The vast majority of students are unable to take up relevant jobs after graduation
According to the Ministry of Education statistics, in 2020, the national undergraduate enrollment of 4.43 million people in general colleges and universities, including nearly 450,000 undergraduate enrollment in the arts, accounting for more than 10%, ranking 3rd in the twelve major disciplines after engineering and management. The demand for art talents in first- and second-tier cities are only accounts for less than 2% of the entire system, which means that the enrollment scale of these students far exceeds the demand of the industry. In other words, hundreds of thousands of art students find it almost impossible to find a job that matches their university major after graduation.
The Public’s Thoughts
The topic “#Ministry of Education calls for a gradual increase in the cultural admissions line for the art exam” has already generated 20,000 discussions on Weibo, among which there are different opinions from the concerned students, parents and the public.
Many people expressed their support for this reform on social media. They believe that the current lack of literacy among influential figures in China’s arts and sports industry has a negative impact on society. Therefore, if the literacy requirements are raised at the university admissions stage, it will help to discipline the overall quality of the future entertainment and sports industry.
There are also those who are questioning the need for this initiative. Being proficient in maths, history, chemistry etc. is not essential for young people who will be pursuing careers in the arts and sports. The higher academic performance requirements may lead to some young people who are extremely talented in the arts or sports missing out on better opportunities.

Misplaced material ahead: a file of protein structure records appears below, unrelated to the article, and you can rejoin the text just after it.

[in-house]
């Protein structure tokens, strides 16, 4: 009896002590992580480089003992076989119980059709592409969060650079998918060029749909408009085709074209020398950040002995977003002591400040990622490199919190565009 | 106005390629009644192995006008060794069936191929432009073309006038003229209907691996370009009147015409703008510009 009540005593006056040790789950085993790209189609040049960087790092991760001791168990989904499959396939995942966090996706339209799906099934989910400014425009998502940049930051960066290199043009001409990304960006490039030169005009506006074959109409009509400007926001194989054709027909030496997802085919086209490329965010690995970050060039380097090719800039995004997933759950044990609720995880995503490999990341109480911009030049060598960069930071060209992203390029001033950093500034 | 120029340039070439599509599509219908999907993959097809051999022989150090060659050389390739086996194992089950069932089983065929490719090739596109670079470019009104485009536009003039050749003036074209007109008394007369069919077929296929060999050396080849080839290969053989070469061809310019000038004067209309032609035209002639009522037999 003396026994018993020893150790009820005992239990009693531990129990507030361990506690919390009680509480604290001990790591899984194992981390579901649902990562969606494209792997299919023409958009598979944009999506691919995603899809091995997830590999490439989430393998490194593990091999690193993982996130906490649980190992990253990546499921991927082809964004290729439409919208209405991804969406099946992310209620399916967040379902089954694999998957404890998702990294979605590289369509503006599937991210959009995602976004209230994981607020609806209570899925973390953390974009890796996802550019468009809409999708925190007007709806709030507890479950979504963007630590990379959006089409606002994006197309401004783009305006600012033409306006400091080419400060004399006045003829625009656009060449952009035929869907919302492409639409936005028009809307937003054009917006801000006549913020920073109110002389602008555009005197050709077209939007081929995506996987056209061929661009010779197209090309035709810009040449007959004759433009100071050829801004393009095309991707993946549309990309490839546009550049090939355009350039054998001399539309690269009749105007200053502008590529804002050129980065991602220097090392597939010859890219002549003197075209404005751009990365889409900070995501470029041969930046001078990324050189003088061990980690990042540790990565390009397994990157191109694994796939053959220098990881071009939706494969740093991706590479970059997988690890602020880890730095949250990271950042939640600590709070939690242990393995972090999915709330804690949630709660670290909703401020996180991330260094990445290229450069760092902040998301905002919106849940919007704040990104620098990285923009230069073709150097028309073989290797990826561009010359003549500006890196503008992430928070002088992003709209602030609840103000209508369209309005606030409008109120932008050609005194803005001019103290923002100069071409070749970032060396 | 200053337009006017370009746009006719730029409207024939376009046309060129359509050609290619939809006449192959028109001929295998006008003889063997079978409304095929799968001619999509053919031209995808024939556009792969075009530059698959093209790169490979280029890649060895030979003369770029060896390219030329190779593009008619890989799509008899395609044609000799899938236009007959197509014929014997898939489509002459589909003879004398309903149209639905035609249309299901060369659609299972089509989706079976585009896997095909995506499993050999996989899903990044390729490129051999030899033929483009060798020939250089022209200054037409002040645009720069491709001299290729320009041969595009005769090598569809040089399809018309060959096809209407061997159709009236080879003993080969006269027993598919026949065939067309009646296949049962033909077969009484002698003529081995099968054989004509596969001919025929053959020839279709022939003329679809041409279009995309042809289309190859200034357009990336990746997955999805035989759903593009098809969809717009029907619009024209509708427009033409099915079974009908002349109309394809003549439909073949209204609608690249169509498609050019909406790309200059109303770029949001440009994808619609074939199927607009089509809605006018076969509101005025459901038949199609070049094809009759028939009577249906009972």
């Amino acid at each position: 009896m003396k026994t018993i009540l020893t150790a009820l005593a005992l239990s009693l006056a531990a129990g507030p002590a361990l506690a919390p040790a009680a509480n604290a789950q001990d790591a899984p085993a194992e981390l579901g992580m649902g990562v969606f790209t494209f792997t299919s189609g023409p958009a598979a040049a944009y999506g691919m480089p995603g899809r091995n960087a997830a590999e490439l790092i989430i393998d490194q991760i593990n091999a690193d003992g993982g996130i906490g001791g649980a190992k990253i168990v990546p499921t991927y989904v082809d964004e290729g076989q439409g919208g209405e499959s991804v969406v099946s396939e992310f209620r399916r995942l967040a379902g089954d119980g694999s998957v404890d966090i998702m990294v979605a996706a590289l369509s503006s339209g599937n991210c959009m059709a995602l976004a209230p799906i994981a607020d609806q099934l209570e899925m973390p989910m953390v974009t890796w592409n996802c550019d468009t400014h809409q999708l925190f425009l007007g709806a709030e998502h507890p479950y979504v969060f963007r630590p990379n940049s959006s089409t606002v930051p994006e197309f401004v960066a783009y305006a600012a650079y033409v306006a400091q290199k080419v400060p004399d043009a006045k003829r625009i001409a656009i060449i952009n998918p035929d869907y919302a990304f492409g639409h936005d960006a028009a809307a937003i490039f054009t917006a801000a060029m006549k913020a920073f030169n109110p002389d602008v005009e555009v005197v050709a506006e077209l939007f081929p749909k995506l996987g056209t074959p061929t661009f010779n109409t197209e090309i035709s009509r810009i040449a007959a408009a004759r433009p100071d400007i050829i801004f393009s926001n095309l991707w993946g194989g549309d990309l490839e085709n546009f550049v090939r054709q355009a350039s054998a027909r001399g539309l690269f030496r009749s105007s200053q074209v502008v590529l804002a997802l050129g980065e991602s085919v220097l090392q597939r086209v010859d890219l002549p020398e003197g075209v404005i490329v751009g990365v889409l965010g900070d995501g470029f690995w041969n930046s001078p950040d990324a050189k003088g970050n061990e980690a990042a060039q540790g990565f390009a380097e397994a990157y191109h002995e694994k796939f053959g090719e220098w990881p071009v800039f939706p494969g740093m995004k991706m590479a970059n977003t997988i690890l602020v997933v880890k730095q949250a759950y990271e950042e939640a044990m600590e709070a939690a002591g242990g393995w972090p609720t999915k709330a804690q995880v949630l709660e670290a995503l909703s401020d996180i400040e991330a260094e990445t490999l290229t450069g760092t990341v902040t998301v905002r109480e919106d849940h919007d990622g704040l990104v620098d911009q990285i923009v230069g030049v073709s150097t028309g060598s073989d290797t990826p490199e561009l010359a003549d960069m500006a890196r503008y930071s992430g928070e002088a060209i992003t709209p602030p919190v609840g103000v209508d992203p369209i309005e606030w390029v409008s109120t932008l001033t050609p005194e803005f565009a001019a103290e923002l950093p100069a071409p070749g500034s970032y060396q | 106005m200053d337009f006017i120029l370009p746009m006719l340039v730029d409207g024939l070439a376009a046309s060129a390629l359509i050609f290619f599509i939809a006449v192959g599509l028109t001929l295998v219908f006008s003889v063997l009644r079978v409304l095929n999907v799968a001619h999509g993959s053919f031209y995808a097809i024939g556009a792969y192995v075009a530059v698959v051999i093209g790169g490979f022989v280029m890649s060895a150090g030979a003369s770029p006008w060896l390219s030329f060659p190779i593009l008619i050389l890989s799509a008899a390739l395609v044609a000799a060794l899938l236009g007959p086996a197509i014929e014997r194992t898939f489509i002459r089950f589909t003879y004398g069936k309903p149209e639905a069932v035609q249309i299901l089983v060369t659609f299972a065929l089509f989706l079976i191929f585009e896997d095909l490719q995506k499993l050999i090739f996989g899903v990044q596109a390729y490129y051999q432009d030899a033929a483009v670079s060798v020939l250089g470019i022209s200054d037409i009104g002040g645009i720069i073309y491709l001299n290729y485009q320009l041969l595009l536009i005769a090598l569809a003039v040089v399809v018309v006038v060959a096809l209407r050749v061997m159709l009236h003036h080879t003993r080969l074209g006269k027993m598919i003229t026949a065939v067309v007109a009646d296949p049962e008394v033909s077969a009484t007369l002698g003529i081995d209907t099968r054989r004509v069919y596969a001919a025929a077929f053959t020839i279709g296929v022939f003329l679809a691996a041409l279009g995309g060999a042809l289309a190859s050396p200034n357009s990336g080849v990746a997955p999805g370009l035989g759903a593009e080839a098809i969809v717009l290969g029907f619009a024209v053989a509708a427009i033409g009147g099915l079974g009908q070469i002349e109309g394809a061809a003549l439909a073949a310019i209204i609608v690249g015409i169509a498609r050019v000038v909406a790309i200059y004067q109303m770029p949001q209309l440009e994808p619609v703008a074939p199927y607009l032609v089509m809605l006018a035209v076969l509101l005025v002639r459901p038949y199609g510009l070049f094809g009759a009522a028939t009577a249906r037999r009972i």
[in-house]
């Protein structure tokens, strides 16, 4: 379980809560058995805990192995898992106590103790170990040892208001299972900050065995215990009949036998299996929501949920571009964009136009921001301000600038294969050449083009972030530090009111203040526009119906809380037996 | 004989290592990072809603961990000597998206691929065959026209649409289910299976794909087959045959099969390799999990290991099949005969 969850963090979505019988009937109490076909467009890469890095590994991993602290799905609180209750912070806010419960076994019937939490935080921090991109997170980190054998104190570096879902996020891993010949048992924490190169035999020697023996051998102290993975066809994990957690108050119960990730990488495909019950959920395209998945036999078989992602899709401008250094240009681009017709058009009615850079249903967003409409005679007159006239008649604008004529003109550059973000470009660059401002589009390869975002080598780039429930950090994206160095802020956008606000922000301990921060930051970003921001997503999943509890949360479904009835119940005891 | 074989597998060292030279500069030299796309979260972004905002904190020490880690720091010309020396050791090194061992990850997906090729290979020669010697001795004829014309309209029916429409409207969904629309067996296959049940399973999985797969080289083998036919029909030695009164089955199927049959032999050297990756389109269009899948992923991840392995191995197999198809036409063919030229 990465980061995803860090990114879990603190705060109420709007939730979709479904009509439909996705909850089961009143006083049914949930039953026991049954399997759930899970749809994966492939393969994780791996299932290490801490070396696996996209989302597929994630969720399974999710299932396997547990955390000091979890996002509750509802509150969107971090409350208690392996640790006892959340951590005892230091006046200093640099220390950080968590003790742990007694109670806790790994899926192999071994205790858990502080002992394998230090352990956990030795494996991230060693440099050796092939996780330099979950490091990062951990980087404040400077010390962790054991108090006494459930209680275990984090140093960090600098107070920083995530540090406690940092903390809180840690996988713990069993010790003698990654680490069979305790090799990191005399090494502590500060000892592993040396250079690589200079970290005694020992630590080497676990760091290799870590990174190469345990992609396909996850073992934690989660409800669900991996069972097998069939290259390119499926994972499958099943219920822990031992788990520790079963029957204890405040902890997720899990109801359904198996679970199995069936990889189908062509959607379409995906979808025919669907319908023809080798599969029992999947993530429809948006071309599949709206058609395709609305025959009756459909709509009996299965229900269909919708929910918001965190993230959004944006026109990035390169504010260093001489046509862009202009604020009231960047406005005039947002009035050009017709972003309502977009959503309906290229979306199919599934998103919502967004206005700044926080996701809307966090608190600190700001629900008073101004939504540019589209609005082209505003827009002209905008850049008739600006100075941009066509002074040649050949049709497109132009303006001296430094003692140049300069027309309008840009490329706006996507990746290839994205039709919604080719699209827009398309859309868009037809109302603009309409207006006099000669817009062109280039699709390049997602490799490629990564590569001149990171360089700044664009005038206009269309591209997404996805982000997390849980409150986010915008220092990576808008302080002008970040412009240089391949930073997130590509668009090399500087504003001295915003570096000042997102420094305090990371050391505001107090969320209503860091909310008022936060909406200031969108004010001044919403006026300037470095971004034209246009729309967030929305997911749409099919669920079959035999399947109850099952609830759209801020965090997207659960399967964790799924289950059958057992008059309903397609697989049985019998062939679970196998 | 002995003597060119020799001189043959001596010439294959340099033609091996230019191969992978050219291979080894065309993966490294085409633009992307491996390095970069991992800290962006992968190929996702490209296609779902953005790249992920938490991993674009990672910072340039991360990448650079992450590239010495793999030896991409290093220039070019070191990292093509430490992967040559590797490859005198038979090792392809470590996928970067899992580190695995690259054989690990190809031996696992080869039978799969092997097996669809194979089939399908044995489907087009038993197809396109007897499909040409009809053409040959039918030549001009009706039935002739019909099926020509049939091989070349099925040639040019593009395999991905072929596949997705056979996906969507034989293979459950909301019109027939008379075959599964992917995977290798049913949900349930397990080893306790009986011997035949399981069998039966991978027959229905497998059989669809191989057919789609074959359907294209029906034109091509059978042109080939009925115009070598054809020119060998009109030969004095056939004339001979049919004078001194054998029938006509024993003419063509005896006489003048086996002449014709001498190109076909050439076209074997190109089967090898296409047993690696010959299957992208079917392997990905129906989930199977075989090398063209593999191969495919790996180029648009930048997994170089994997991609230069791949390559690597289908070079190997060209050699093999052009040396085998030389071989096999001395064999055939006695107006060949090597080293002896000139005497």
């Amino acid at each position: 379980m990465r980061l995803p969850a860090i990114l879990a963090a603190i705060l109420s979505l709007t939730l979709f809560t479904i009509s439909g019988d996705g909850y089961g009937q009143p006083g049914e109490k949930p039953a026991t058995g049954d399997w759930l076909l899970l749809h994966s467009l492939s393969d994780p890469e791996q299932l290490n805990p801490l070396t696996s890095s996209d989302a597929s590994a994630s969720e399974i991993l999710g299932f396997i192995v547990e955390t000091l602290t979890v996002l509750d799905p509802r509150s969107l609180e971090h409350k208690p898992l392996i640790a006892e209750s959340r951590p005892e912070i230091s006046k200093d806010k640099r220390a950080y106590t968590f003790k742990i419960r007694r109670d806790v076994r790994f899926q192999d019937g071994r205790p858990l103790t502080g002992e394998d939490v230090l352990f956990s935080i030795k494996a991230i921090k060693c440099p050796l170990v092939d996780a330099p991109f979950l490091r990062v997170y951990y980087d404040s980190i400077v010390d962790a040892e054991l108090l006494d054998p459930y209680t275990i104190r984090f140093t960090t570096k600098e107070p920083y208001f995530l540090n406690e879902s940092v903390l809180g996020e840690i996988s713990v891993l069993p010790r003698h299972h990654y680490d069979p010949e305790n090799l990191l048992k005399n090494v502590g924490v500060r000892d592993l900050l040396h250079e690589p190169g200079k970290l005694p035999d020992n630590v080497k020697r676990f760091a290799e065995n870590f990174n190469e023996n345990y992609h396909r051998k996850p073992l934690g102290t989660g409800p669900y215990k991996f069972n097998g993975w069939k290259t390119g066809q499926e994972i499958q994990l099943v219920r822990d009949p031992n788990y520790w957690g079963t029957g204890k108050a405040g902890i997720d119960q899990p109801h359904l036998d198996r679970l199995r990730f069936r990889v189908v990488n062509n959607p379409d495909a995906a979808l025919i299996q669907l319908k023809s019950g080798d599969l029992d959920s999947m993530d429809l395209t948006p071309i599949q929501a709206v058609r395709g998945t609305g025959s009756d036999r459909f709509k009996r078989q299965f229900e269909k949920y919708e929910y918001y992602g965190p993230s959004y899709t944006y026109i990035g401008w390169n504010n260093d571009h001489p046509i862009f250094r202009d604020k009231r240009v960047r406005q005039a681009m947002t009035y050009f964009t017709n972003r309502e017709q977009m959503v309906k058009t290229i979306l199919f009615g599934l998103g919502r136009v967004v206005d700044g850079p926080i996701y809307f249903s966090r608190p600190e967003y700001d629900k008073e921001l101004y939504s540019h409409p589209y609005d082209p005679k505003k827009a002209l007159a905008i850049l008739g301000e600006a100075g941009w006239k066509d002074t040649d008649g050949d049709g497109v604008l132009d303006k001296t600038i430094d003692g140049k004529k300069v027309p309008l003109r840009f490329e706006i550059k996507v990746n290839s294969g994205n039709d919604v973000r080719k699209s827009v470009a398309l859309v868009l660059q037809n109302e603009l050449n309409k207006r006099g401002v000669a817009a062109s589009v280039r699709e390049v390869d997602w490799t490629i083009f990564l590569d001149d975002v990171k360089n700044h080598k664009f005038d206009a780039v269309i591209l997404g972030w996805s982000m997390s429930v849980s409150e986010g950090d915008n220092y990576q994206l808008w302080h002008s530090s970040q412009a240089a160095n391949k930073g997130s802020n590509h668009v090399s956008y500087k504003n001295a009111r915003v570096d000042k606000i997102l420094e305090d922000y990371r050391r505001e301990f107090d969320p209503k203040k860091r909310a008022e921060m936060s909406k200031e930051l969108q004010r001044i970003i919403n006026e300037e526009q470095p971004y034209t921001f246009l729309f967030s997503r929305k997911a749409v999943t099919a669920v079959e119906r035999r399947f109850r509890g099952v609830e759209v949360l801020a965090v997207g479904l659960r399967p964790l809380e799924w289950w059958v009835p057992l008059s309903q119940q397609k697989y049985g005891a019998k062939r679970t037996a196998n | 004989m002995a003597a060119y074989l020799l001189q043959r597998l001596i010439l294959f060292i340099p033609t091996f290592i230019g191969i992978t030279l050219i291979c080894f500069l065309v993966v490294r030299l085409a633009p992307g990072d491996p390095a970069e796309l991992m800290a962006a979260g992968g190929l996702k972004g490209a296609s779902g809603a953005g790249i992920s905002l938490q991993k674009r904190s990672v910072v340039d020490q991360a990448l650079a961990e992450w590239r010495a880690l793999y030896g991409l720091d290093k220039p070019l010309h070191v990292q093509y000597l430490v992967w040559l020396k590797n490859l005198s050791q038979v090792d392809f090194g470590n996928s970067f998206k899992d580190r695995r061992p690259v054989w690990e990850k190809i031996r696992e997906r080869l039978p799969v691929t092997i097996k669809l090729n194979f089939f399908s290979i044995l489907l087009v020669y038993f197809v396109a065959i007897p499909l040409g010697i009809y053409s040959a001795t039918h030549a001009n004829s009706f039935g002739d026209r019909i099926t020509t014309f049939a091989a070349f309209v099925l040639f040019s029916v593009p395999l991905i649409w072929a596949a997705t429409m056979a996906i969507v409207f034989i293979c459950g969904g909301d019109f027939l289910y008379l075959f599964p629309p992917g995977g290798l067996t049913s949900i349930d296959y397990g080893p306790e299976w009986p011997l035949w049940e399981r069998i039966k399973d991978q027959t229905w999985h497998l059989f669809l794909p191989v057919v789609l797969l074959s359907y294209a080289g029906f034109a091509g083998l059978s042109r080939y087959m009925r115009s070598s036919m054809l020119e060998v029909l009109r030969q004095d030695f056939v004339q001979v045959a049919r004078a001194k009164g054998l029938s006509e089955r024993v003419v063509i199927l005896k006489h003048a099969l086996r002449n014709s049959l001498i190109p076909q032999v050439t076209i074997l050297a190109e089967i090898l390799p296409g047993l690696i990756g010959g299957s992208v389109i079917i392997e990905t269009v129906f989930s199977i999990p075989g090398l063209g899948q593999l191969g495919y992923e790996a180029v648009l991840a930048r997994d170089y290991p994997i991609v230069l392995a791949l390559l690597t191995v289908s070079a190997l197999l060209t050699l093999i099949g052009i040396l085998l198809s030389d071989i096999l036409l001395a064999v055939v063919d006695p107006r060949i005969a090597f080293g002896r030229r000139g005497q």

For these special talents, they, quite unsurprisingly, are feeling increased pressure. They are complaining that they can no longer take time off from school to prepare for their major exams as their predecessors did. More time now needs to be diverted to academic studies that they did not attach much importance to. This has certainly caused some students to begin to waver in their major choices and feel that this is a very unfair decision.
A user who chose the art subject exam based on interest and graduated from one of China’s top art colleges believes that many people still hold prejudice against art exams. While there are students who consider art as a shortcut to higher education, there are also many students who are determined to make art their goal and put a lot of effort into it. At the same time, studying the arts usually requires higher expenses, and many families pay over 100,000 or even hundreds of thousands of RMB to support their children in fulfilling their dreams. Nothing comes easy and some reviews are best given with a clear understanding of the situation.
In conclusion, we believe that this reform of the admissions policy for special talents will help the vast majority of candidates to have a better examination environment and promote equity in progression for students of all disciplines. It does, however, mean that some students will have to review their future plans and invest more time and money in preparing for professional and academic examinations. For students who want to take shortcuts to better admissions results, arts majors may no longer be the optimal option for them. Relocating to a less competitive province or city for entrance exams, or sending students abroad may be options for these families to help ease the burden on their students if they have sufficient funds.